Favorable market rates and fear of tightening federal regulations injected new life into the health-care bond market during the first three quarters of 1991, with volume jumping almost 40% from last year's levels.

Health-care issuers sold 555 deals during the first nine months of the year, totaling $13.7 billion, according to Securities Data Co./Bond Buyer. That compared with 448 issues during the same period last year, when volume hit $9.8 billion.

Industry analysts say several factors led to the huge volume gains, including historically low interest rates and fears among many issuers that the federal government was about to eliminate their ability to use tax-exempt bonds as reimbursement for certain prior expenses.

"The general level of interest rates is low, and that's prompted hospitals that were on the fence to go into the market," said Don A. Carlson Jr., president of Ziegler Securities, traditionally one of the biggest underwriters of municipal health-care issues. "There's a lot of pent-up demand for new projects."

Despite lower rates, refunding volume actually fell more than 21% during the first three quarters, to $2.6 billion from $3.2 billion in 1990's first nine months. Healthcare analysts said that might be because many candidates for refundings came to market last year, when rates also were considered extremely attractive.

"A lot of high coupon deals have already been refunded," said Glenn N. Wagner, vice president of credit research at Morgan Stanley & Co.

Mr. Wagner agreed much of the new issuance during the period was the result of extremely favorable interest rates, and he pointed to the changes in federal tax policy as another major factor.

The Internal Revenue Service originally proposed setting a Sept. 7 deadline for implementing a new policy on how hospitals can use new tax-exempt issues to recapture capital expenses for earlier deals. The

HEALTH CARE

Senior Managers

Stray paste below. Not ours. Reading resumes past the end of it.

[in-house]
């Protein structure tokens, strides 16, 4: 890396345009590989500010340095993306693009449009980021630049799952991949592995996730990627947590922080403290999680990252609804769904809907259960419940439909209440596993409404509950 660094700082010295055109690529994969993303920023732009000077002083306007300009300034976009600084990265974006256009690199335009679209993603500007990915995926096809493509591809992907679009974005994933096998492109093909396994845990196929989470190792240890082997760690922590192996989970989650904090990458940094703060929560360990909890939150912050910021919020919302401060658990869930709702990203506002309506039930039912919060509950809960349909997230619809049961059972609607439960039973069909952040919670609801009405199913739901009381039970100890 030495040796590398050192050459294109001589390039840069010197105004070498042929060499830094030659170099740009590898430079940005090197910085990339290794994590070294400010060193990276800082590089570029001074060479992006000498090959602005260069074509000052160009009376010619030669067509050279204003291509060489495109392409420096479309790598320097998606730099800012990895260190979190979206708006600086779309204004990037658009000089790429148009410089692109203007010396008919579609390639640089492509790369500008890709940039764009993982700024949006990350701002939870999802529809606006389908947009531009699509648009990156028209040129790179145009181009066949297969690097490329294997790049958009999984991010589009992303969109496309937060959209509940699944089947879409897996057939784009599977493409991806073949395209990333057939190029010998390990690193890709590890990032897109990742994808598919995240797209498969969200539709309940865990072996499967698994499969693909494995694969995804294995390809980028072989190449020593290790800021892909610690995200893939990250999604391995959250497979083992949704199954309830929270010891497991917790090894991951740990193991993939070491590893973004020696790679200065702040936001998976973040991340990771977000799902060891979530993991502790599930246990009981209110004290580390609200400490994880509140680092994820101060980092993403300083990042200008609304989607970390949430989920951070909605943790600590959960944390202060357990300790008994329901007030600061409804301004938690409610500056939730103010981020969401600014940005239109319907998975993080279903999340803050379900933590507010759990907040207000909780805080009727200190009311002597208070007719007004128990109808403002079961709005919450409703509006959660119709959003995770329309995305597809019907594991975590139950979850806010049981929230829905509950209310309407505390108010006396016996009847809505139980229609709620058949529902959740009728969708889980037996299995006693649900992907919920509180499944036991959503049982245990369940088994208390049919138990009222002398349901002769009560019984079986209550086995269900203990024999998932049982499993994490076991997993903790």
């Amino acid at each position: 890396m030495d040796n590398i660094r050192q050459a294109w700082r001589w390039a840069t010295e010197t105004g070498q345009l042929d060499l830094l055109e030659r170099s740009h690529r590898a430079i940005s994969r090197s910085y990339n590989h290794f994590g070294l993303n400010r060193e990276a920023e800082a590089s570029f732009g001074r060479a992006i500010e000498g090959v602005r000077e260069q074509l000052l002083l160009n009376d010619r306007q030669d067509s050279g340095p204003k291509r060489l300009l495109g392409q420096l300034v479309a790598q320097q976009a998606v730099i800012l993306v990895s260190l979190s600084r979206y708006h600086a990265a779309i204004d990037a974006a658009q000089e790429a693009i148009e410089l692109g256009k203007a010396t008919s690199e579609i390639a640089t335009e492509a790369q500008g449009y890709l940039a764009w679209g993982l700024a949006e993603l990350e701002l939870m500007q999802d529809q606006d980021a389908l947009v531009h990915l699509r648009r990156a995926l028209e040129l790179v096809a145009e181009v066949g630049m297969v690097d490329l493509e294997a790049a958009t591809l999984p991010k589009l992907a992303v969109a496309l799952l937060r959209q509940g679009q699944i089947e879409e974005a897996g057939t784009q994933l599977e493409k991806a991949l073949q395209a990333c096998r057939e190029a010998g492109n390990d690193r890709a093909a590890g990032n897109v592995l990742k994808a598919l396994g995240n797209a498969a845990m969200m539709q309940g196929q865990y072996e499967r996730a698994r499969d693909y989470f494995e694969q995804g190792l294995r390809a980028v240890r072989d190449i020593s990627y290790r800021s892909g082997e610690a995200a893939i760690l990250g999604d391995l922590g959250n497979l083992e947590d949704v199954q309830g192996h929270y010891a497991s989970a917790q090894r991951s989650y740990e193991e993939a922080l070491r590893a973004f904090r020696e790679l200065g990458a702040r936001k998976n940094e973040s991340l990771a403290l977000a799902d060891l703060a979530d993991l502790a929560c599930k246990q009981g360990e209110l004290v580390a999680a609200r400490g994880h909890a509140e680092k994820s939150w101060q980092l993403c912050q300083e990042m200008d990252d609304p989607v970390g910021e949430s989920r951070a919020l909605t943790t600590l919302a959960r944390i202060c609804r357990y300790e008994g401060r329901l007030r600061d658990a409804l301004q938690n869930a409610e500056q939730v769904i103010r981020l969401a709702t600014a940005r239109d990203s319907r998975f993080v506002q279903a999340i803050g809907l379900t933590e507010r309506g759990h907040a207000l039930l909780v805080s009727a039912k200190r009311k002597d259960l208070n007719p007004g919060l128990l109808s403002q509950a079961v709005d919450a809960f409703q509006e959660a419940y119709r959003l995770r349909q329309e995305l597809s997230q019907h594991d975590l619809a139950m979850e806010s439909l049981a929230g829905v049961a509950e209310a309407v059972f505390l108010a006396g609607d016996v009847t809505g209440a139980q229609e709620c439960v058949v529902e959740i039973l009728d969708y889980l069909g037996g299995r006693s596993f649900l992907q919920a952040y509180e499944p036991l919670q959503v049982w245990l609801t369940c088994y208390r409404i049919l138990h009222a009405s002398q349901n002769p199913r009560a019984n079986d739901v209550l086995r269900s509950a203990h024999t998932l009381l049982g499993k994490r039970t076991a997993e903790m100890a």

Volume

Manager ($ mils.)

1 Merrill Lynch $1,478

2 Goldman Sachs 1,477

3 First Boston 977

4 Lehman Brothers 938

5 Ziegler Securities 856

6 Kidder Peabody 724

7 PaineWebber 573

8 John Nuveen 521

9 Smith Barney 464

10 Dillon Read 431

Nursing home and life-care issues are included.

Sources: Securities Data Co. (10/6/91)

policy would have restricted issuers from using tax-exempts under such circumstances, and the threat of losing the privilege prompted many issuers to hurry deals to beat the deadline.

"That was why everybody was rushing to get things done," said Troy A. Gerleman, a senior associate and fixed-income analyst at Kemper Securities Group.

As it turned out, the IRS decided to postpone the deadline and agreed that the final regulations would not take effect until 30 days after they are issued in final form. But the threat was enough to bring many issuers to the market with deals that might otherwise have waited until the fourth quarter.

The existing regulations allow hospitals fairly liberal use of tax-exempt bonds as reimbursement for projects financed several years earlier. The policy has given rise to the term "pyramid bonds" among some government officials -- a joking reference to the idea that the policy could be construed to allow issuance of bonds to reimburse expenses incurred in the construction of the Egyptian pyramids.

The stricter guidelines would only allow tax-exempts within one year from the time the capital assets were purchased or put into service, and the asset has to have an economic life of at least one year, Mr. Wagner explained.

Extensive documentation also would have to be provided to demonstrate that the issuer intended to use tax-exempt financing for the deal but was forced to postpone the bond sale.

Besides the deadline, some industry sources pointed to the market entry of Financial Security Assurance and Capital Guaranty Insurance Co. to explain the volume gains. The wider availability of insurance gave some issuers that might otherwise have stayed away the ability to enter the market.

Jan I. Weiss, a vice president at FSA, agreed that the firm has been able to help some issuers gain access to the market. He said that while FSA has the same tight credit standards as the rest of the municipal bond insurance industry, other companies have reached their desired capacity limits in certain metropolitan regions.

"That leaves the door open for FSA," Mr. Weiss said. So far in 1991, FSA has backed about $500 million of new health-care issues, he noted.

Looking toward the close of 1991, industry analysts generally expect fourth-quarter volume to be slightly lower than third-quarter volume.

"The slow summer we used to get never happened this year, but now it looks like it's finally starting," Mr. Wagner said.

Merrill Lynch & Co. ranked first among health-care underwriters during the first nine months of 1991, with 32 issues totaling $1.5 billion. Goldman, Sachs & Co.'s volume for the period was just $1 million shy of Merrill's mark, giving the firm a second-place ranking. First Boston Corp. was third, at $977 million.

In the co-manager position, Merrill Lynch was the clear winner, with almost $3 billion from 59 deals. Chapman & Cutler got top honors among bond counsel on health-care issues, with 38 deals and $1.1 billion in volume. The largest issuer was the New York State Medical Care Facilities Finance Agency, which sold nine issues totaling $719 million.

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